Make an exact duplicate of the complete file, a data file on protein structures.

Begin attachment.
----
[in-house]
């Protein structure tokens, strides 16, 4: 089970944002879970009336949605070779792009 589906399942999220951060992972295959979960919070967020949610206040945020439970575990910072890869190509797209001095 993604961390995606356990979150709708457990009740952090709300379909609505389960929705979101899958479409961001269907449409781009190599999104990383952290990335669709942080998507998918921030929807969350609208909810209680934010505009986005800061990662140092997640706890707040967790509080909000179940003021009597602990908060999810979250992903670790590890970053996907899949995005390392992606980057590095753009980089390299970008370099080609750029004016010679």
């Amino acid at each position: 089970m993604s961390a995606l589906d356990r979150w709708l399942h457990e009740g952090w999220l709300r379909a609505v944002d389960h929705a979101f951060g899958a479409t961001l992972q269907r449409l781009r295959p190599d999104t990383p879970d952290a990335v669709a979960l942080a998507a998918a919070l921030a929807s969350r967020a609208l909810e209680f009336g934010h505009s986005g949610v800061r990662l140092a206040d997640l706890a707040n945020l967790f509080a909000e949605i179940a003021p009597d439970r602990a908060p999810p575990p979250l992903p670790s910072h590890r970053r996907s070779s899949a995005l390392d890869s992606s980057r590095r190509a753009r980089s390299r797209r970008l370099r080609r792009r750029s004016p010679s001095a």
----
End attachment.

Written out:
[in-house]
């Protein structure tokens, strides 16, 4: 089970944002879970009336949605070779792009 589906399942999220951060992972295959979960919070967020949610206040945020439970575990910072890869190509797209001095 993604961390995606356990979150709708457990009740952090709300379909609505389960929705979101899958479409961001269907449409781009190599999104990383952290990335669709942080998507998918921030929807969350609208909810209680934010505009986005800061990662140092997640706890707040967790509080909000179940003021009597602990908060999810979250992903670790590890970053996907899949995005390392992606980057590095753009980089390299970008370099080609750029004016010679």
């Amino acid at each position: 089970m993604s961390a995606l589906d356990r979150w709708l399942h457990e009740g952090w999220l709300r379909a609505v944002d389960h929705a979101f951060g899958a479409t961001l992972q269907r449409l781009r295959p190599d999104t990383p879970d952290a990335v669709a979960l942080a998507a998918a919070l921030a929807s969350r967020a609208l909810e209680f009336g934010h505009s986005g949610v800061r990662l140092a206040d997640l706890a707040n945020l967790f509080a909000e949605i179940a003021p009597d439970r602990a908060p999810p575990p979250l992903p670790s910072h590890r970053r996907s070779s899949a995005l390392d890869s992606s980057r590095r190509a753009r980089s390299r797209r970008l370099r080609r792009r750029s004016p010679s001095a």